Focus or Fear

It is unsettling to see how we have all been impacted mentally, emotionally, spiritually and economically, as the world strives to protect our physical health and prevent the spread of the Coronavirus.

With anxiety and panic running wild, it’s good to remember this simple truth:

Our attitude is as contagious as the Coronavirus, but we can choose our attitude!

When applied, a positive attitude can help us focus on those parts of the chaos we can control. This provides a calming effect on our parasympathetic nervous system which enables us to think and act more positively at this time of uncertainty.

With that in mind, here are 3 things we can choose to focus on that will benefit our health and wellbeing at this time:

1 - Seemingly small habits, repeated, can make a difference

In this case, washing our hands and maintaining an appropriate social distance. We know from Public Health evidence that this will make a difference to the spread of the Coronavirus.

We can also feed our souls by spending a few moments a day in active reflection, or by taking 5 minutes to pray for those closest to us. If you don’t believe in God, you can take a moment to think of other things that feed your soul, such as how thankful you are to have friends and family, or even the Internet!

Repeating these positive thoughts and actions will help bring a sense of peace, reduce anxiety and reinstate calm.

2 - We can choose what we focus on

Ruminating on the news, the same 4 walls, or binge-watching TV is most likely to negatively affect our mental health and drain our energy. However, it’s good to focus on the fact that we do have a choice in how we think and how we behave.

We can be intentional about limiting the amount of news and social media we watch, and instead, we can choose to keep active and mobile wherever possible.

This will help us stay well, physically and mentally, and will also help us with recovery if we are unfortunate enough to become ill. There are a number of free Apps and YouTube videos that can help us to be physically active in our living rooms. We can create exercise plans that involve repeatedly climbing the stairs or lifting baked bean cans and if we are really inspired, we could even challenge ourselves to do one more stair climb today than we did yesterday.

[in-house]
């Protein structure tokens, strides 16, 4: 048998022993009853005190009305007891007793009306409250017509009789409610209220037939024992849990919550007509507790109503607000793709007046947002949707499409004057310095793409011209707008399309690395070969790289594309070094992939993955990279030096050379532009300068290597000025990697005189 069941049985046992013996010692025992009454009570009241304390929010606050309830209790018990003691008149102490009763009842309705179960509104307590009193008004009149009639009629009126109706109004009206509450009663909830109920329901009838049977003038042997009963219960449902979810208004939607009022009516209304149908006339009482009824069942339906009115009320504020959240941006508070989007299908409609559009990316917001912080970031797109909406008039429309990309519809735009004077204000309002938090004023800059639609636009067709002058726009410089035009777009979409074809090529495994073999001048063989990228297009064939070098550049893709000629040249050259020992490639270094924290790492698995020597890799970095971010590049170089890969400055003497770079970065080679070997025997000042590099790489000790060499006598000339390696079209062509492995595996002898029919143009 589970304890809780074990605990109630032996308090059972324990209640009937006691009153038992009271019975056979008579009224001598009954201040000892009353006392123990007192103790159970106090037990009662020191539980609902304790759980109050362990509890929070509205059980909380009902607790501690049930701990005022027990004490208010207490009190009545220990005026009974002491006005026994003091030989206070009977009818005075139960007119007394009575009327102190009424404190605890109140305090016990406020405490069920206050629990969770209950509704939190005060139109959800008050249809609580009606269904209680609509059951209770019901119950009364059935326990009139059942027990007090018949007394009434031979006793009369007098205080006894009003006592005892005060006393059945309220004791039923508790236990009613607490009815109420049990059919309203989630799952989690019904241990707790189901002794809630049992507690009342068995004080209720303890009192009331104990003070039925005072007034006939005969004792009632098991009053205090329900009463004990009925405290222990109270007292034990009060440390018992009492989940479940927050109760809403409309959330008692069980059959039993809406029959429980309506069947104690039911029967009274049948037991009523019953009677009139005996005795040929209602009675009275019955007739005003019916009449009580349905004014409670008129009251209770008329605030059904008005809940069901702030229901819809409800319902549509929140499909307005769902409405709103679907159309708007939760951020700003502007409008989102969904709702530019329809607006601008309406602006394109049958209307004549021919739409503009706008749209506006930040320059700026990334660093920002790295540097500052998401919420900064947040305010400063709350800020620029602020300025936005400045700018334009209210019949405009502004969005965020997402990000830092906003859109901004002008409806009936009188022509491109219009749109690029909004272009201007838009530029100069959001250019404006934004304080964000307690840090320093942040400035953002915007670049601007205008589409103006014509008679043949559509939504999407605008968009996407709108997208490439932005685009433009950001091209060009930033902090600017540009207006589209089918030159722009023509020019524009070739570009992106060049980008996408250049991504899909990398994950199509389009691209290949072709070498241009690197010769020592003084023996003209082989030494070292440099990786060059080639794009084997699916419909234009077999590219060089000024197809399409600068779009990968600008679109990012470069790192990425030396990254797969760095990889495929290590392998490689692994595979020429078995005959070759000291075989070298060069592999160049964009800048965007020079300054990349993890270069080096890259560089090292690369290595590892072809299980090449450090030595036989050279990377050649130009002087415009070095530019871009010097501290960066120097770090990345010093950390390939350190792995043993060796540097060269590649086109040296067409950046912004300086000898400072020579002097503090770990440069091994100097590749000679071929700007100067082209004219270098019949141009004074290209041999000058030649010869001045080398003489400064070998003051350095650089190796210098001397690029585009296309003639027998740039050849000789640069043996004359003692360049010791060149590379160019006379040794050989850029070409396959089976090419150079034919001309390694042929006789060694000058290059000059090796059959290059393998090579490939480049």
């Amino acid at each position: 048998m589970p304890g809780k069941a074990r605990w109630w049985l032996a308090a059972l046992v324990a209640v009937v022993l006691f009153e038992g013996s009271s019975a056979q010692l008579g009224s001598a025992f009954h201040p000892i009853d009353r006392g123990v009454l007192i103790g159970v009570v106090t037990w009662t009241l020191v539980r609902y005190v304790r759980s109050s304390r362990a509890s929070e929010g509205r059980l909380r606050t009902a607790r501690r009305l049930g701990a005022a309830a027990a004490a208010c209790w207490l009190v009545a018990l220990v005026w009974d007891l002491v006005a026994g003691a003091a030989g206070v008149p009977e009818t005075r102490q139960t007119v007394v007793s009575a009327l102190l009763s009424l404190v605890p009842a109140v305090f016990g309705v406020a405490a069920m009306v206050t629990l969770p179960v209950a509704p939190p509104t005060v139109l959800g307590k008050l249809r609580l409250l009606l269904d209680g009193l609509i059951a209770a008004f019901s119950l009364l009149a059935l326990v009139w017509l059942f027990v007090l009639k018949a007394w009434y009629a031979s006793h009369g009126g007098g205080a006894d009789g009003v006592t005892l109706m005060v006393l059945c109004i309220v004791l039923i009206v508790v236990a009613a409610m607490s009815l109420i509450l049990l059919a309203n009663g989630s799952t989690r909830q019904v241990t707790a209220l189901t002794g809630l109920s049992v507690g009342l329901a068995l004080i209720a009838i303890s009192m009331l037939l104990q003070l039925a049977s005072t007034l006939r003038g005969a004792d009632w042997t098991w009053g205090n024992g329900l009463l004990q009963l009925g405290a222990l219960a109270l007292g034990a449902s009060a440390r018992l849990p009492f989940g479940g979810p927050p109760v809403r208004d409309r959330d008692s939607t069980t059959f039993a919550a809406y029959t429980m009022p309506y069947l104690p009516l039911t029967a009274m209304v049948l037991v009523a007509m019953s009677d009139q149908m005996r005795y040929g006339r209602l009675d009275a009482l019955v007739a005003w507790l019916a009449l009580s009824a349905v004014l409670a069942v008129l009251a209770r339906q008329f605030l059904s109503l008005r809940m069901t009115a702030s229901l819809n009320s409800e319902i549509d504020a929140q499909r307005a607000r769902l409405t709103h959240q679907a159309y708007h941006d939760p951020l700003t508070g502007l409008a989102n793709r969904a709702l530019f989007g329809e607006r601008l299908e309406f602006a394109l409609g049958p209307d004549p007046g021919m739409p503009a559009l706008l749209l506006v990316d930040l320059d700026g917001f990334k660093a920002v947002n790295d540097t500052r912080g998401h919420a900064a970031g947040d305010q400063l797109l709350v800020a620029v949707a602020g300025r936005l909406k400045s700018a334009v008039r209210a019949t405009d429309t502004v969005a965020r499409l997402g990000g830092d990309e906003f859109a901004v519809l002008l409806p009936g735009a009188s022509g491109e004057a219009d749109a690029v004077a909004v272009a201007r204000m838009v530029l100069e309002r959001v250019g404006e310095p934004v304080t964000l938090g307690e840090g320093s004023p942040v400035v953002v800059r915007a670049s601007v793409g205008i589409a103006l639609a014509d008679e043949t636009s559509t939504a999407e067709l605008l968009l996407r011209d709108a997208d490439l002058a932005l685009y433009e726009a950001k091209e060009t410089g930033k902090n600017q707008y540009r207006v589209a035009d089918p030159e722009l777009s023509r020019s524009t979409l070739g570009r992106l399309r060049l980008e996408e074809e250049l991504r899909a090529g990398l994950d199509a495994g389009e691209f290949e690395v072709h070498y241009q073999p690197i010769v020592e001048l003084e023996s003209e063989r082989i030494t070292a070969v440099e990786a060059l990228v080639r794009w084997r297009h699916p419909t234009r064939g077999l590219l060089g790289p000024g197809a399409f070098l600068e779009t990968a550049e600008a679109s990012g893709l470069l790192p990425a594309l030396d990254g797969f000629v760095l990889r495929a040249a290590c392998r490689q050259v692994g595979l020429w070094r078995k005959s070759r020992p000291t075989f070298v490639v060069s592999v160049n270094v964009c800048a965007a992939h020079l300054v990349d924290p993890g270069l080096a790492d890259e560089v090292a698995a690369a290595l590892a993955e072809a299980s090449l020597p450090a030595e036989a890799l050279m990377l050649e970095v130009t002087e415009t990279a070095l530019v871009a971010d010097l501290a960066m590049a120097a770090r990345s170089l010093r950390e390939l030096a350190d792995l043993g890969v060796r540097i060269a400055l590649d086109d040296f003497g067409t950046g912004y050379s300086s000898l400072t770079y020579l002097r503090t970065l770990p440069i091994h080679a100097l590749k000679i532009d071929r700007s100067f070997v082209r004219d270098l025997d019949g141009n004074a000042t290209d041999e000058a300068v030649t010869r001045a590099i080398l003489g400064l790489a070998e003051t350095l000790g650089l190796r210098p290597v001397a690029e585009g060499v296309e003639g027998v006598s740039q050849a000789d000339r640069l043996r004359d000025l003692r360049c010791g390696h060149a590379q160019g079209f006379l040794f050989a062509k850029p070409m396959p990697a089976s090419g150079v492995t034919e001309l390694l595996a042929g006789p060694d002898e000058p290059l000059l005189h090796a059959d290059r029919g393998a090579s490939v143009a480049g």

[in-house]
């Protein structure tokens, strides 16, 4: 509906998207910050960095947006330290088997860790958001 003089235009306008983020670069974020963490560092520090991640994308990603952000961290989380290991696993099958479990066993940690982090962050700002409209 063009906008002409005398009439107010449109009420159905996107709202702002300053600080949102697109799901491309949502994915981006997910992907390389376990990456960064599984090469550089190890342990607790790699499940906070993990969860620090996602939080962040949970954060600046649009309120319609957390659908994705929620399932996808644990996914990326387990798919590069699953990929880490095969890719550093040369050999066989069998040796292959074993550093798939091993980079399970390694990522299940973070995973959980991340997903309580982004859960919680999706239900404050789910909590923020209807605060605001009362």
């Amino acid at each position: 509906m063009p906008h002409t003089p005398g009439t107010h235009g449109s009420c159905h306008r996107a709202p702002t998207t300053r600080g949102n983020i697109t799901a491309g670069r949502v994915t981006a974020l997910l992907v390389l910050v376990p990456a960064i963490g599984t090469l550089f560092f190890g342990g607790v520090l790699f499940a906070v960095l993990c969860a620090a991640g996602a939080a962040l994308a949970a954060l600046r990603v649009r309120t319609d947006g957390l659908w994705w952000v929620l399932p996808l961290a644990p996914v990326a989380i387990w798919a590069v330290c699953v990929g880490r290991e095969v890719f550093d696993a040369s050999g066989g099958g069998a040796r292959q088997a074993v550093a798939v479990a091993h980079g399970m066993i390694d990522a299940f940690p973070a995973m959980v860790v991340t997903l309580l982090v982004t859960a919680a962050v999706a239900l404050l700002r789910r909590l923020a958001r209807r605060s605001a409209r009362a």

Of course, if it’s safe for you to go outside, taking a walk in the fresh air (while being intentional about remaining a safe distance from others) can really benefit our whole wellbeing.

Remember, when it comes to being active, doing something is better than nothing and doing something focuses our thoughts and energy in a more positive direction, as well as mopping up any toxic stress hormones that can suppress our immune system.

When we can’t go out, we can still try something positive, practical or creative, like writing a letter to a friend, tackling a puzzle, or getting stuck into an uplifting book or piece of art. 

3 - We can choose to be together

We feel better when we belong to a community, and we feel worse when we are disconnected. That’s precisely why the thought of isolation makes us anxious!

However, we suddenly have an opportunity to pause from a daily commute and “normal” routines - and we have technology. This means we can remain in isolation, without being isolated.

We can look for ways we can offer help to someone by picking up the phone and having a conversation with our neighbour. This will be beneficial to us, and to others in our communities.

I have already been invited to join a number of online local groups that share information about picking up prescriptions, connect with restaurants that are delivering cooked meals and include details of people offering to walk dogs! I think there’s even a term going round social media… #coronakindness!

My hope is that more of us focus on the goodness of ‘coronakindness’ over the fear of ‘Coronavirus’. If we can do this together, society may come out of this crisis in a better place than before and if so, my hope would be that we can look back in history and marvel at how our choices at this time made us healthier, kinder and more connected for many years to come.

Praying you stay safe, stay well, and stay positive, as together we help others to do the same.

Niky Dix  •  niky@intentionalhealth.uk 

Here at Intentional Health, we’ve had requests to share tips and ideas to help everybody be intentional about health and wellbeing while in isolation. If you want to receive emails with these as we create them over the next few weeks, please sign up using this link.

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